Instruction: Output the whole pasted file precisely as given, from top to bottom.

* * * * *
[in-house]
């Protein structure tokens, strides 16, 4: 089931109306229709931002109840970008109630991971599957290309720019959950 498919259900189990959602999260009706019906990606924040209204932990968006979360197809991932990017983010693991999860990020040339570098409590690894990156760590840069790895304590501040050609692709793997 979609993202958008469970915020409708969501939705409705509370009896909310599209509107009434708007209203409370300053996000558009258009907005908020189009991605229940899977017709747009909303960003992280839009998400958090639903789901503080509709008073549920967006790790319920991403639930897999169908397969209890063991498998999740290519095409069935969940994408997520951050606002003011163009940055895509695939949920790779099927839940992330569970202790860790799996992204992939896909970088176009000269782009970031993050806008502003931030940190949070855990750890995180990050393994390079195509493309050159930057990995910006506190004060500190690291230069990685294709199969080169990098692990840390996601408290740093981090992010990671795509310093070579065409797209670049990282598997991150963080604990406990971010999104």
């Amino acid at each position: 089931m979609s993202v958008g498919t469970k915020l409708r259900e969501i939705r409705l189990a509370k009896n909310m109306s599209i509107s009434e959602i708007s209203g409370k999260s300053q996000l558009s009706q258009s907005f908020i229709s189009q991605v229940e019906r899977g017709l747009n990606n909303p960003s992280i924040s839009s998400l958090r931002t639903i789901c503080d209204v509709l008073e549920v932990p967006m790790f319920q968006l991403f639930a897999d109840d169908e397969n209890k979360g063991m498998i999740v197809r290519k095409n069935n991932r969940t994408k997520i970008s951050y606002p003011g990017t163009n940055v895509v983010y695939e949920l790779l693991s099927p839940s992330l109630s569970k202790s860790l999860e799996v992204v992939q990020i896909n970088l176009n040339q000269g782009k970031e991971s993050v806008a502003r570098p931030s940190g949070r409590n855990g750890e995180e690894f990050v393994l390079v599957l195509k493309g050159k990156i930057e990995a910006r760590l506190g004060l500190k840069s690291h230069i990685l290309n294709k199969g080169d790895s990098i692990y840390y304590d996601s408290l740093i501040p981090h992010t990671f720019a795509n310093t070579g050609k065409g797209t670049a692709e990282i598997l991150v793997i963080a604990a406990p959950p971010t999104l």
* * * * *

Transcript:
[in-house]
């Protein structure tokens, strides 16, 4: 089931109306229709931002109840970008109630991971599957290309720019959950 498919259900189990959602999260009706019906990606924040209204932990968006979360197809991932990017983010693991999860990020040339570098409590690894990156760590840069790895304590501040050609692709793997 979609993202958008469970915020409708969501939705409705509370009896909310599209509107009434708007209203409370300053996000558009258009907005908020189009991605229940899977017709747009909303960003992280839009998400958090639903789901503080509709008073549920967006790790319920991403639930897999169908397969209890063991498998999740290519095409069935969940994408997520951050606002003011163009940055895509695939949920790779099927839940992330569970202790860790799996992204992939896909970088176009000269782009970031993050806008502003931030940190949070855990750890995180990050393994390079195509493309050159930057990995910006506190004060500190690291230069990685294709199969080169990098692990840390996601408290740093981090992010990671795509310093070579065409797209670049990282598997991150963080604990406990971010999104």
């Amino acid at each position: 089931m979609s993202v958008g498919t469970k915020l409708r259900e969501i939705r409705l189990a509370k009896n909310m109306s599209i509107s009434e959602i708007s209203g409370k999260s300053q996000l558009s009706q258009s907005f908020i229709s189009q991605v229940e019906r899977g017709l747009n990606n909303p960003s992280i924040s839009s998400l958090r931002t639903i789901c503080d209204v509709l008073e549920v932990p967006m790790f319920q968006l991403f639930a897999d109840d169908e397969n209890k979360g063991m498998i999740v197809r290519k095409n069935n991932r969940t994408k997520i970008s951050y606002p003011g990017t163009n940055v895509v983010y695939e949920l790779l693991s099927p839940s992330l109630s569970k202790s860790l999860e799996v992204v992939q990020i896909n970088l176009n040339q000269g782009k970031e991971s993050v806008a502003r570098p931030s940190g949070r409590n855990g750890e995180e690894f990050v393994l390079v599957l195509k493309g050159k990156i930057e990995a910006r760590l506190g004060l500190k840069s690291h230069i990685l290309n294709k199969g080169d790895s990098i692990y840390y304590d996601s408290l740093i501040p981090h992010t990671f720019a795509n310093t070579g050609k065409g797209t670049a692709e990282i598997l991150v793997i963080a604990a406990p959950p971010t999104l």